Lesson 3: Parallelogram, Circle, Vertices
Student Audience and Timeline:
This lesson is designed for implementation in a high school Euclidean Geometry course and is designed to be completed in one 55 minute class period.
á Students will construct a dynamic sketch of a parallelogram
á Students will construct circles through each of 4 pairs of adjacent vertices
á Students will investigate the results of connecting the centers of these four circles, forming conjectures about resulting figures and noting special cases
á Students will articulate their conjecture and provide a supporting proof, either formal or informal
á Students will extend this outlined investigation to other polygons of their choice, creating an associated sketch and forming conjectures about their investigation
á Properties of a parallelogram
á Construction of a circle through three points
á Parallel and perpendicular lines
á Perpendicular bisector of a segment
The lesson will begin with an instructor-initiated student investigation of the results of connecting the centers of the circles passing through each set of three adjacent vertices of a parallelogram. During this investigation, students will construct a dynamic sketch then form and support conjectures. The second component of this lesson is a student-selected extension of the initial investigation. Students, either working individually or in pairs should fully investigate a related but different mathematical situation, creating a dynamic sketch and supporting their findings. The results of these extensions will be compiled as a Powerpoint slideshow, with each student (or student pair) contributing one or two slides of their extension exploration.
á GeometerŐs Sketchpad software
á Microsoft Powerpoint software, or similar
The instructor will begin the lesson by leading a brief discussion about constructing a circle through three given points. The instructor may highlight the elements of this construction, connecting this to constructing the circumcircle of a triangle. In particular, the instructor should question the students about the possibility of creating a circle that passes through any three points. The instructor will then shift the lesson focus toward constructing circle through sets of three special points, namely the four sets of three adjacent vertices of a parallelogram.
After the instructor poses the question of what these circle may look like and what properties their centers may possess, students will work either individually or in small groups to construct a dynamic GeometerŐs Sketchpad sketch. A sample sketch can be found here. Students should investigate the properties of resulting circle as related to parallelogram type (e.g. square, rectangle, rhombus, general parallelogram). Additionally, students will investigate the results of connecting the centers of the four circles in their sketch. After making conjectures about the resulting figure and noting special degenerate cases, students will develop supported reasoning, either as a formal or informal proof, explaining their conjectures.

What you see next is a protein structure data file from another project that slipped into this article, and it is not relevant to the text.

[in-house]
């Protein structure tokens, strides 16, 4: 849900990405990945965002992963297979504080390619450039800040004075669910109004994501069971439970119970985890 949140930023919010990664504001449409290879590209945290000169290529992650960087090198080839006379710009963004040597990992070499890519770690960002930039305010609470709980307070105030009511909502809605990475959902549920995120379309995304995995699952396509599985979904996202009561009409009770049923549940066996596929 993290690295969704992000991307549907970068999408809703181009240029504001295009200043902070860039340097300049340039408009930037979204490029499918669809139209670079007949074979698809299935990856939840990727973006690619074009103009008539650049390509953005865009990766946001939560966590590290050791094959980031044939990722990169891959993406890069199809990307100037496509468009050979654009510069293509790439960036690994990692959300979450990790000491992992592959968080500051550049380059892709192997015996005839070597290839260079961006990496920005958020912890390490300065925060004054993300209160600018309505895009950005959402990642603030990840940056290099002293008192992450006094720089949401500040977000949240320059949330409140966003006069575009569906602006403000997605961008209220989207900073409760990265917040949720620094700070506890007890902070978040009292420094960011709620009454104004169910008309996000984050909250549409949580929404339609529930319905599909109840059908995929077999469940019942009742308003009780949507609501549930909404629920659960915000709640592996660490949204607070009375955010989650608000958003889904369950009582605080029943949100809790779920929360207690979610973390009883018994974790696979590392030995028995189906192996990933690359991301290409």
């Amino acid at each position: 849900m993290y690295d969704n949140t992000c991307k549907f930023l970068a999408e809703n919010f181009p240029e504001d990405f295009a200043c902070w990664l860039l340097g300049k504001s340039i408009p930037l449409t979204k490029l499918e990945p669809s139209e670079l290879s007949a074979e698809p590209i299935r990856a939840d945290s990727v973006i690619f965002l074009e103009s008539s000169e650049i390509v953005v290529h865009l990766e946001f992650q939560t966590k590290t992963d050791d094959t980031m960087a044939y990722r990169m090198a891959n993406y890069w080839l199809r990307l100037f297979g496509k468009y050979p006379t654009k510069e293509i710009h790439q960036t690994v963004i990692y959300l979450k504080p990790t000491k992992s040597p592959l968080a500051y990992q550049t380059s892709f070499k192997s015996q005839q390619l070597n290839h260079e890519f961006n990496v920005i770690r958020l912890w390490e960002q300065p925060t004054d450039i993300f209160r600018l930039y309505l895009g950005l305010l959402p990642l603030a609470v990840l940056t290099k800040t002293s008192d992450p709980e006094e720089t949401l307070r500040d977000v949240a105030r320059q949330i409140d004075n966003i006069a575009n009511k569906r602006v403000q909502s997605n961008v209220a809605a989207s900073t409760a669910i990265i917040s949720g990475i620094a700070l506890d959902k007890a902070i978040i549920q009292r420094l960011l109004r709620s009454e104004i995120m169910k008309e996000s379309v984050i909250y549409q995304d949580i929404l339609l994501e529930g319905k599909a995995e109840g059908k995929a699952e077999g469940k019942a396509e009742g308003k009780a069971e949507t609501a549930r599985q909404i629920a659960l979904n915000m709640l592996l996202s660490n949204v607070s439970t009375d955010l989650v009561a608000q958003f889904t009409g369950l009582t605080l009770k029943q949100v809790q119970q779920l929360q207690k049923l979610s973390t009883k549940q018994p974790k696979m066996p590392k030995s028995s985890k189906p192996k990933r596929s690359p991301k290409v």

Next, students will design an extension of this investigation. Some may choose to look at a broader range of original quadrilaterals (including kites, trapezoids, and irregular quadrilaterals). Others may want to investigate connecting the centers of circle created from polygons with different numbers of sides. As students investigate, the instructor will encourage them to select one piece of their work that they find particularly interesting and develop a single (or set of two) Powerpoint slides that captures their investigation and findings. Students should strive to incorporate images, dynamic sketches and a clearly articulated summary of this component of their investigation. The studentsŐ slides will then be compiled in a logical order for presentation.
á In order to connect the centers of the circles, is it necessary to construct each circle?
á Can you find a shortcut construction that yields the same final figure (from connecting the circle centers)?
á What properties does the resulting figure appear to have?
á How can you use GeometerŐs Sketchpad to support your conjectures about the quadrilateralŐs properties?
á How does the resulting quadrilateral relate to the original parallelogram?
á Are there any situations in which the resulting quadrilateral is very different or very unique? When does this occur?
á How does the area of the parallelogram and the resulting quadrilateral relate?
á How does the orientation of the original parallelogram and resulting quadrilateral relate?
á Is the resulting quadrilateral every wholly contained within the original parallelogram? When does this occur?